AB 2674 amends Labor Code § 1198.5 to require employers to maintain a copy of each employee’s personnel records for a period of not less than three years after termination of employment. AB 2674 also amends Labor Code § 1198.5 to provide procedures for inspection of documents. In addition, AB 2674 amends Labor Code § 1198.5 to provide that an employer is required to comply with one request per year by a former employee to inspect or receive a copy of his or her personnel records. AB 2674 also amends Labor Code § 1198.5 to provide that the employer may take reasonable steps to verify the identity of a current or former employee or his or her authorized representative and may designate the person to whom the personnel records request must be made. Further, AB 2674 amends Labor Code § 1198.5 to provide that prior to making the personnel records available for inspection or copying, the employer may redact the name of any nonsupervisory employee from the records.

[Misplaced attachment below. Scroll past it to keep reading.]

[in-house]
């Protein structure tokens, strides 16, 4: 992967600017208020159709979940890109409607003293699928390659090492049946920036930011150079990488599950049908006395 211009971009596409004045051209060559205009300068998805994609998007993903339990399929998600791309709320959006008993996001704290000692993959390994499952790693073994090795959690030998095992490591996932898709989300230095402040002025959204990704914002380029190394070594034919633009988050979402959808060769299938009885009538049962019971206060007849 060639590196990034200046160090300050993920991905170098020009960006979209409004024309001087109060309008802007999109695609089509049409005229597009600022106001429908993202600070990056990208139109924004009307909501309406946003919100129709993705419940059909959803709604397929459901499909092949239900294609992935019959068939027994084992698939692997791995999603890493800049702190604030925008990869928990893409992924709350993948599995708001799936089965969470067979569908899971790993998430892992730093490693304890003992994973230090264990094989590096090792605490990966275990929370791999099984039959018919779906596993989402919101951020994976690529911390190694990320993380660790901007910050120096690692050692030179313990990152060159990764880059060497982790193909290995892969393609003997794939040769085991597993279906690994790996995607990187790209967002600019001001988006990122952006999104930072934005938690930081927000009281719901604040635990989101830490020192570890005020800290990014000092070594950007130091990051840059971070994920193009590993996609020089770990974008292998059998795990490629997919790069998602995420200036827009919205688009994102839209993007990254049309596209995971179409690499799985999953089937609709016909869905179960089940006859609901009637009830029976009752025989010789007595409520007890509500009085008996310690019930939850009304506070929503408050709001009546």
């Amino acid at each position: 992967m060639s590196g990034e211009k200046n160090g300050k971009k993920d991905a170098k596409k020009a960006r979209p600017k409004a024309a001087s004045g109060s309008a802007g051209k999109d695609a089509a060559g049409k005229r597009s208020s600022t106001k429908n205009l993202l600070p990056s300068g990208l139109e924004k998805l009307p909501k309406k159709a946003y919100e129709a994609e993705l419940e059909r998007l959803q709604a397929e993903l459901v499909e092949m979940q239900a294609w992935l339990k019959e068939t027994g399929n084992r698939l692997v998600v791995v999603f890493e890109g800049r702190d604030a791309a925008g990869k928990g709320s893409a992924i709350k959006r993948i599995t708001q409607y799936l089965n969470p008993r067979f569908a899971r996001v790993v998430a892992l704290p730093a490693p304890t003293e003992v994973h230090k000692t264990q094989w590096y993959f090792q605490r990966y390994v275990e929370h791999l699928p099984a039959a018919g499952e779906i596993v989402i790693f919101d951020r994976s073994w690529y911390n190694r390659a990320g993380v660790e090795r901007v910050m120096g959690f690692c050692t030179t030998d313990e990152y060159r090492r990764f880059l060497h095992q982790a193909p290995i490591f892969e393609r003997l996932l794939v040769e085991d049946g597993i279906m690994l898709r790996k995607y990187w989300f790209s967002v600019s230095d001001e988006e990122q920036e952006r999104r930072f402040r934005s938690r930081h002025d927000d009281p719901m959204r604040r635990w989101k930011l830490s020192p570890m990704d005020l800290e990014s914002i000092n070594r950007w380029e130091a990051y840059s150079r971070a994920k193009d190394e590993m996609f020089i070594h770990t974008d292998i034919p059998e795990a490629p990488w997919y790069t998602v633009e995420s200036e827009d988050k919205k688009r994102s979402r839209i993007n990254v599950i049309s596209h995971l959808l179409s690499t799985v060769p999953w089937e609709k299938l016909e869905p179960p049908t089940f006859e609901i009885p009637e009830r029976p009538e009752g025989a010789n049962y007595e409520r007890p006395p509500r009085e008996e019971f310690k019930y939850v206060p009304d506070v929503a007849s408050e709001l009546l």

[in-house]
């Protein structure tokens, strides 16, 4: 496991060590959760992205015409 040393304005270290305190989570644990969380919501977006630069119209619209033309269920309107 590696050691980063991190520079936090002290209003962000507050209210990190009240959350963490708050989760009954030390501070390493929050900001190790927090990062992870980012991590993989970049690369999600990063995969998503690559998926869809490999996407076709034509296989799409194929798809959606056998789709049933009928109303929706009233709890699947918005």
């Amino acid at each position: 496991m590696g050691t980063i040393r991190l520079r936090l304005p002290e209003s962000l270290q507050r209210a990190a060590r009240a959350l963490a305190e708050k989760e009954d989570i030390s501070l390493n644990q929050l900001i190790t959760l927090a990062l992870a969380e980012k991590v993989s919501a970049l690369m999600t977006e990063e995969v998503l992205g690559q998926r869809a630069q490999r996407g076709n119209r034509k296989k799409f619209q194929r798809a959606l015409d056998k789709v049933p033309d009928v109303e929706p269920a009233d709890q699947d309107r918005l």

AB 2674 also amends Labor Code § 1198.5 by providing that if an employer fails to permit a current or former employee or his representative the right to inspect or copy personnel records, the current or former employee or the Labor Commissioner may recover a penalty of seven hundred fifty dollars ($750) for the employee. The employee may also bring an action for injunctive relief and may recover costs and reasonable attorney’s fees in such an action.